A web presentation from the Washington Office on Latin America

WOLA logo 15th Anniversary of Plan Colombia: Learning from its Successes and Failures

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Stubborn Challenges

The security gains of the “Plan Colombia” years were most concentrated in population centers and along main roads. For the 60-75 percent of Colombia’s population that lives in non-peripheral urban areas, improvements were dramatic.

Rural dwellers, though, saw far less impact. This is important because Colombia’s persistently ungoverned rural areas are where armed groups, narcotrafficking, land theft, and other organized crime activity like illegal mining and logging all continue to thrive. Even in small towns where anti-guerrilla offensives have brought a permanent security force presence, the probability of encountering armed groups remains high a few kilometers into the countryside.

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Charts and maps showing less encouraging data for extortion, guerrilla actions, and armed-group presence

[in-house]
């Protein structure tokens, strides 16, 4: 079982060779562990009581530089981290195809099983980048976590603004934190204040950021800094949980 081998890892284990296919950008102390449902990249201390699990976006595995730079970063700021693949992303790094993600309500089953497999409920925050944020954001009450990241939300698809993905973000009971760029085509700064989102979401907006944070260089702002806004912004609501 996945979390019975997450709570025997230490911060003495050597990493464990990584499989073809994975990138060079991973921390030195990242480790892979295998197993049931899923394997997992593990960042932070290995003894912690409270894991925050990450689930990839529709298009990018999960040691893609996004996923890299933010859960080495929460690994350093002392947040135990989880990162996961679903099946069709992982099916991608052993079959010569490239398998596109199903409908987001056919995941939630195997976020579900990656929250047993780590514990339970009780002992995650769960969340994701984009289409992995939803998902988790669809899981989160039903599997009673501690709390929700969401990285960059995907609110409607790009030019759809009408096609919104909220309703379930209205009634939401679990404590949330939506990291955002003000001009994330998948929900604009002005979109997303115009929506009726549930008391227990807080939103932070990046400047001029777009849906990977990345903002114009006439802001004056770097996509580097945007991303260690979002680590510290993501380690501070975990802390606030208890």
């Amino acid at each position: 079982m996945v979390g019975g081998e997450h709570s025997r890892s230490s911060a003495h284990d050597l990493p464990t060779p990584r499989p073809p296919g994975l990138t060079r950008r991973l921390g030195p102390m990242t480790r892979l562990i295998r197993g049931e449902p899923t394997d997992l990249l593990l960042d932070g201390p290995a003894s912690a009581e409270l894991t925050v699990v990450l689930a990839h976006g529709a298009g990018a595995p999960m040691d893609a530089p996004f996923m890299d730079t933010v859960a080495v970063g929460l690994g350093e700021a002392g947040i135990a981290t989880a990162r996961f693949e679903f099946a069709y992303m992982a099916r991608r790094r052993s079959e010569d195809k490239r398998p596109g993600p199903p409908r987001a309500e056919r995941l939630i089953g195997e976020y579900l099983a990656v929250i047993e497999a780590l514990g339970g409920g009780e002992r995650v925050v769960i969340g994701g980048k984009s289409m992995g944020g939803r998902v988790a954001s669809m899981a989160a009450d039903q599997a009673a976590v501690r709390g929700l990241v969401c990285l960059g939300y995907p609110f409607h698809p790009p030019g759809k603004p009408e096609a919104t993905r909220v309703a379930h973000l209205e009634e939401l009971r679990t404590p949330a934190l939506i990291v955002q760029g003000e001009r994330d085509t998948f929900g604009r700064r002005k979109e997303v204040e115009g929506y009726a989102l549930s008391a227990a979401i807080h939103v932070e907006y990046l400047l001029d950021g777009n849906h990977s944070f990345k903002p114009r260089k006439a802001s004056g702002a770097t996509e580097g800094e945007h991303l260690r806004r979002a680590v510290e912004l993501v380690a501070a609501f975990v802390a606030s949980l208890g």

Independent monitors continue to record a large number of Colombian municipalities in which the FARC, ELN, and “criminal bands (BACRIM)” still operate with great freedom, or even exercise territorial control. This control is usually rural, though BACRIM and some guerrilla militias still have strong influence over many urban slums. This freedom of action is reflected in both official and NGO monitoring of guerrilla attacks, which increased troublingly between 2008 and around 2014, when the FARC began to de-escalate its activities within the framework of peace talks. Most of these attacks were on infrastructure targets like oil pipelines, and most were in less populated areas than during the late 1990s and early 2000s.

Other security indicators that remained persistently high were forced displacement (over 200,000 per year until 2015—see the chart in the “Notable Improvements” panel), cocaine production (see the “Drug Policy Remains Vexing” panel), illegal mining, and extortion. Colombia’s National Police view the recent explosion in extortion cases as mostly the work of criminals, not armed groups; still, in areas like Colombia’s Pacific coast, extortion by guerrillas and BACRIM pervades all levels of the economy.

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